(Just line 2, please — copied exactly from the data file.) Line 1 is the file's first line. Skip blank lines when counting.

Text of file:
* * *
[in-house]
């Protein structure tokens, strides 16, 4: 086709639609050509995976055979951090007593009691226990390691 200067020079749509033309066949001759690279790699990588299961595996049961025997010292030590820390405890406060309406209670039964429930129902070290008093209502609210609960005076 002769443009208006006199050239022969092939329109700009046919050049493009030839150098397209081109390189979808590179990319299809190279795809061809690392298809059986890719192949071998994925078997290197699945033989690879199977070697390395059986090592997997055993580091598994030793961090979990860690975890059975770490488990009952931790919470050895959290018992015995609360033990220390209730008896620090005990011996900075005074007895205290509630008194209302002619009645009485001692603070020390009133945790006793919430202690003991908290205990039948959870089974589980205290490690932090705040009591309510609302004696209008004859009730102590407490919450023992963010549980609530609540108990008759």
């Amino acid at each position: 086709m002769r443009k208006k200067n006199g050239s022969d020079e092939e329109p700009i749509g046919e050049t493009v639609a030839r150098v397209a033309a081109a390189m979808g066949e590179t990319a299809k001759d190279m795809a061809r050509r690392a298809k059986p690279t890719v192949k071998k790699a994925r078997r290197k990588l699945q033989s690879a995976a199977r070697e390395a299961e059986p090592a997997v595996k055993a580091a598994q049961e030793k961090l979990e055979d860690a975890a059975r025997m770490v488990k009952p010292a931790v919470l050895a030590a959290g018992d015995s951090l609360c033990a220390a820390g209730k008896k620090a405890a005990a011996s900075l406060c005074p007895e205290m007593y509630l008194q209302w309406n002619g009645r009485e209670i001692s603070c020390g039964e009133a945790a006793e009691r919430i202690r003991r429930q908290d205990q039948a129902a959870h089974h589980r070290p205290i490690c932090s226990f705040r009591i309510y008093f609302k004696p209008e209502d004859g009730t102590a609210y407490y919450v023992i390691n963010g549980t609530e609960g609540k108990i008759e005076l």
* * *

């Protein structure tokens, strides 16, 4: 086709639609050509995976055979951090007593009691226990390691 200067020079749509033309066949001759690279790699990588299961595996049961025997010292030590820390405890406060309406209670039964429930129902070290008093209502609210609960005076 002769443009208006006199050239022969092939329109700009046919050049493009030839150098397209081109390189979808590179990319299809190279795809061809690392298809059986890719192949071998994925078997290197699945033989690879199977070697390395059986090592997997055993580091598994030793961090979990860690975890059975770490488990009952931790919470050895959290018992015995609360033990220390209730008896620090005990011996900075005074007895205290509630008194209302002619009645009485001692603070020390009133945790006793919430202690003991908290205990039948959870089974589980205290490690932090705040009591309510609302004696209008004859009730102590407490919450023992963010549980609530609540108990008759």